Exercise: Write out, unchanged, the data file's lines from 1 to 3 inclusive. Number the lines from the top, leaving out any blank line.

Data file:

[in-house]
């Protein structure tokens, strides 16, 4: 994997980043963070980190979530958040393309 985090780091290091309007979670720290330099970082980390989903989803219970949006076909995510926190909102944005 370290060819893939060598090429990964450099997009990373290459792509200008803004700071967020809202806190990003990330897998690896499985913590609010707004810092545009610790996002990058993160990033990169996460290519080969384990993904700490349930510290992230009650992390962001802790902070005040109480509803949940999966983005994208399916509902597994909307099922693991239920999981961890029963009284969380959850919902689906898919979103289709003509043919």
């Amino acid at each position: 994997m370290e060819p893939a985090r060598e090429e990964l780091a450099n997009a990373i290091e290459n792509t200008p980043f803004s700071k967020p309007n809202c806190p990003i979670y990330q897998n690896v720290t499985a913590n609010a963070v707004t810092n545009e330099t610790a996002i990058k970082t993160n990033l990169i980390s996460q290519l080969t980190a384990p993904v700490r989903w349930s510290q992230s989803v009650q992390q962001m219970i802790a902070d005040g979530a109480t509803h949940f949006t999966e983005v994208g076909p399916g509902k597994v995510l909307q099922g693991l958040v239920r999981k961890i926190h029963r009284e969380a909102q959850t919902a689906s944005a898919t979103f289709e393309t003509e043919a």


[in-house]
């Protein structure tokens, strides 16, 4: 994997980043963070980190979530958040393309 985090780091290091309007979670720290330099970082980390989903989803219970949006076909995510926190909102944005 370290060819893939060598090429990964450099997009990373290459792509200008803004700071967020809202806190990003990330897998690896499985913590609010707004810092545009610790996002990058993160990033990169996460290519080969384990993904700490349930510290992230009650992390962001802790902070005040109480509803949940999966983005994208399916509902597994909307099922693991239920999981961890029963009284969380959850919902689906898919979103289709003509043919």
């Amino acid at each position: 994997m370290e060819p893939a985090r060598e090429e990964l780091a450099n997009a990373i290091e290459n792509t200008p980043f803004s700071k967020p309007n809202c806190p990003i979670y990330q897998n690896v720290t499985a913590n609010a963070v707004t810092n545009e330099t610790a996002i990058k970082t993160n990033l990169i980390s996460q290519l080969t980190a384990p993904v700490r989903w349930s510290q992230s989803v009650q992390q962001m219970i802790a902070d005040g979530a109480t509803h949940f949006t999966e983005v994208g076909p399916g509902k597994v995510l909307q099922g693991l958040v239920r999981k961890i926190h029963r009284e969380a909102q959850t919902a689906s944005a898919t979103f289709e393309t003509e043919a």